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Tuesday, September 6, 2011

Flood Preparation and Safety

With so many parts of the east coast experiencing flooding, I thought I’d share some helpful tips and links in case you have the misfortune of experiencing flooding or are in danger of flooding. It’s really important to be prepared with all the crazy weather the country has been experiencing.

Be prepared:

If the weather is threatening, make sure you listen to NOAA weather radio so you can be aware of any danger for your area. Check out the Flood Safety Checklist from the American Red Cross for important information on preparing for possible flooding.

If your area is in danger of flooding or has flooded, it is best to evacuate until the authorities say it is safe to return. There are many dangers lurking in flood water so it’s best not to be around. If you are caught in a flash flood, move to higher ground quickly.

If flooding is taking place, do not drive through flooded roads. It’s hard to tell how deep the water is and it takes less than two feet of swiftly moving water to sweep a car away. Even if the water isn’t moving swiftly, high water can flood your car and you will become stranded. Many people are killed by driving through flooded roads. They don’t realize how deep the water is and they get caught up in the swiftly moving current. Don’t take chances!

Keep children out of the water. Children like to play in water, but floodwater can contain many hazards that are very dangerous.

After a Flood:

Here are some food safety tips from the U.S. Department of Agriculture:

Food Safety and Flooding

• Drink only bottled water if flooding has occurred.

• Thoroughly wash all metal pans, ceramic dishes and utensils that came in contact with flood water with hot soapy water and sanitize by boiling them in clean water or by immersing them for 15 minutes in a solution of one teaspoon of chlorine bleach per quart of water.


• Canned foods, including those bought in stores as well as home-canned foods.

• All foods in cardboard boxes, paper, foil, cellophane or cloth should be thrown out.

• Meat, poultry, eggs or fish.

• Spices, seasonings, extracts, flour, sugar, grain, coffee and other staples in canisters.

• Unopened jars with waxed cardboard seals such as mayonnaise and salad dressing. Also throw away preserves sealed with paraffin.

• Wooden cutting boards, plastic utensils, baby bottle nipples and pacifiers.


• Canned foods that did not come into contact with flood waters.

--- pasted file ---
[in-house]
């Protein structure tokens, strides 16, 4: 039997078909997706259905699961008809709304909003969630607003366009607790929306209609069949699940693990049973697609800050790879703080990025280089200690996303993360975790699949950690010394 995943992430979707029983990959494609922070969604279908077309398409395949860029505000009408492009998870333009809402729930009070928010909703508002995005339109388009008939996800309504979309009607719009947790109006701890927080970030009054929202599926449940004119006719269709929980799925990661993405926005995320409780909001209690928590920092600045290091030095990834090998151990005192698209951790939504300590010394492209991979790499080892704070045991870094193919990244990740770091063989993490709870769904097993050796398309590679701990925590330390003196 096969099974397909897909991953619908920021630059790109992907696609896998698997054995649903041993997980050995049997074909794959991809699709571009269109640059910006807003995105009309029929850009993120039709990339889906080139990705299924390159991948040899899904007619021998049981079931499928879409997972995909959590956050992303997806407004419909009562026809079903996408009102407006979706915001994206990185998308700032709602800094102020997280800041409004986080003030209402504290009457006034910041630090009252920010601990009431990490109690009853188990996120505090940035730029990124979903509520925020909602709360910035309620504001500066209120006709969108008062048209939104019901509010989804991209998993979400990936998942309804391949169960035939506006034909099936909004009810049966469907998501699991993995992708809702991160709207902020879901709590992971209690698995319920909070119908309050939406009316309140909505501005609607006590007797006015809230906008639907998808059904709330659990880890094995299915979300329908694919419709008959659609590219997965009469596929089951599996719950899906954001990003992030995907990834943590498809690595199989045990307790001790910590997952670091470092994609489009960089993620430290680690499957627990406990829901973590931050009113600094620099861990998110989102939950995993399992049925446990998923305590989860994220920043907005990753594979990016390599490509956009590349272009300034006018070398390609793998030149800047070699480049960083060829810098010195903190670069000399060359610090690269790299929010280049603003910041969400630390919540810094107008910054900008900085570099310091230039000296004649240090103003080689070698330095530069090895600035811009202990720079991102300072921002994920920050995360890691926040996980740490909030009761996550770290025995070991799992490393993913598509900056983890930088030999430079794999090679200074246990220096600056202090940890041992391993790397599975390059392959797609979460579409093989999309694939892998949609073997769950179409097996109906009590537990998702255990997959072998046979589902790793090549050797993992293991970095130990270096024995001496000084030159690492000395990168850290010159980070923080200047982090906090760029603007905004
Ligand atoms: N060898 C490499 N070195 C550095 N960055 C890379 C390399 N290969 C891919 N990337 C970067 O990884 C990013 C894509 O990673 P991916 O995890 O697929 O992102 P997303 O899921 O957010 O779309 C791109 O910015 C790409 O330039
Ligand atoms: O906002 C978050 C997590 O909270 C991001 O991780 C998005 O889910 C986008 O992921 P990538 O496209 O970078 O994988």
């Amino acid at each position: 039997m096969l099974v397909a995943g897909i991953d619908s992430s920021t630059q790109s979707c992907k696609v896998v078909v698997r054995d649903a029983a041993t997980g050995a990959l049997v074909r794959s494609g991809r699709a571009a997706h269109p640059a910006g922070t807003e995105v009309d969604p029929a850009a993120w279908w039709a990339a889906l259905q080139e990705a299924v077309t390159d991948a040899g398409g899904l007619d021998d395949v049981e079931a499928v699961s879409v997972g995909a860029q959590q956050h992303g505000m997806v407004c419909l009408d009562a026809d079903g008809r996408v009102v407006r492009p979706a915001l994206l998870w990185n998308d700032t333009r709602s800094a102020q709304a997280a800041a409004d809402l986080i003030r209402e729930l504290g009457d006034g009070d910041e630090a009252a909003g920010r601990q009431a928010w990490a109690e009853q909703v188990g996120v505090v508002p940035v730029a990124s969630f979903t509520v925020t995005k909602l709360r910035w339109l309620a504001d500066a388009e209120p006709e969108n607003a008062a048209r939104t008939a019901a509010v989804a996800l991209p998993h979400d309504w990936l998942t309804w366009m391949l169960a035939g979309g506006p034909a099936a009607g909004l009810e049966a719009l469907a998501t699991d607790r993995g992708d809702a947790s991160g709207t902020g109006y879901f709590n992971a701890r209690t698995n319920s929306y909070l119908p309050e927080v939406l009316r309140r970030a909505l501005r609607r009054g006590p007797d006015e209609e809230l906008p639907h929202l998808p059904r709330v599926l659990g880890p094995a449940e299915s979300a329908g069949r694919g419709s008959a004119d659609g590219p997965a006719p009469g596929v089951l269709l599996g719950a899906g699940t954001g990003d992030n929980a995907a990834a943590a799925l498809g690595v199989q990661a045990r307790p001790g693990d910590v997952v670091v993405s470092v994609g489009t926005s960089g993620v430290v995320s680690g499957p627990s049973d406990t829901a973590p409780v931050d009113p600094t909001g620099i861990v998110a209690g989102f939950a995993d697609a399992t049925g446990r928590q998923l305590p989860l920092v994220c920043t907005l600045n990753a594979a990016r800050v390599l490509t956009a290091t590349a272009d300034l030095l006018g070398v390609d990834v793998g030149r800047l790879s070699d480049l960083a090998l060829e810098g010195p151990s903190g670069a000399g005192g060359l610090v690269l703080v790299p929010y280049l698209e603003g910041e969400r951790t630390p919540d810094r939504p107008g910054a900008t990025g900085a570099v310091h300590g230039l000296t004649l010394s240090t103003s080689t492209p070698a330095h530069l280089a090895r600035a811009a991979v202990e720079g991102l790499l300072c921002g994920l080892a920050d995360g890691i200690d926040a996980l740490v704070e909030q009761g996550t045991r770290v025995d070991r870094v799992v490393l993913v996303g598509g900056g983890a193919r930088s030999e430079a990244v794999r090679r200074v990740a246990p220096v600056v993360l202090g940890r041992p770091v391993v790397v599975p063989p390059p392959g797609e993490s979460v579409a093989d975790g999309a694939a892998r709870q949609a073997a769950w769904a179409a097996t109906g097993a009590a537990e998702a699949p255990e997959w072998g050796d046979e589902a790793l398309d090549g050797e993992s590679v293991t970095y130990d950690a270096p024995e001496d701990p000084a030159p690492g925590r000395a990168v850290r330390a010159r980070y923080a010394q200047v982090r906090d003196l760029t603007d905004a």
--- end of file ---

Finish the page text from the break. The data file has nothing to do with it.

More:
• Dishes and glassware if they are sanitized by boiling in clean water or by immersing them for 15 minutes in a solution of one teaspoon of chlorine bleach per quart of water.

• When in doubt, throw it out!

Food Safety and Power Outages

• Keep the refrigerator and freezer doors closed as much as possible to maintain the cold temperature. Each time the door is opened, a significant amount of refrigeration is lost.

• The refrigerator will keep food safely cold for about four hours if it is unopened. A full freezer will hold the temperature for approximately 48 hours (24 hours if it is half full and the door remains closed.)

• Food may be safely refrozen if it still contains ice crystals or is at 40° F or below.

• Never taste a food to determine its safety!

• Obtain dry or block ice to keep your refrigerator and freezer as cold as possible if the power is going to be out for a prolonged period of time. Fifty pounds of dry ice should hold an 18-cubic-foot full freezer for two days.

• If the power has been out for several days then check the temperature of the freezer with an appliance thermometer or food thermometer. If the food still contains ice crystals or is at 40° F or below, then the food is safe.

• If a thermometer has not been kept in the freezer then check each package of food to determine its safety. If the food still contains ice crystals, then the food is safe.

• Discard refrigerated perishable food such as meat, poultry, fish, soft cheeses, milk, eggs, leftovers and deli items after four hours without power.

For more helpful tips on flood safety, check out these links:

Floods (Dept. of Homeland Security)

Flooding (Environmental Protection Agency)

Flood Cleanup and the Air In Your Home (Environmental Protection Agency) – PDF

Protect Yourself from Mold (Centers for Disease Control and Prevention)

Flood Fire Safety (United States Fire Administration)

What Consumers Need to Know about Food and Water Safety during Hurricanes, Power Outages, and Floods (Food and Drug Administration)

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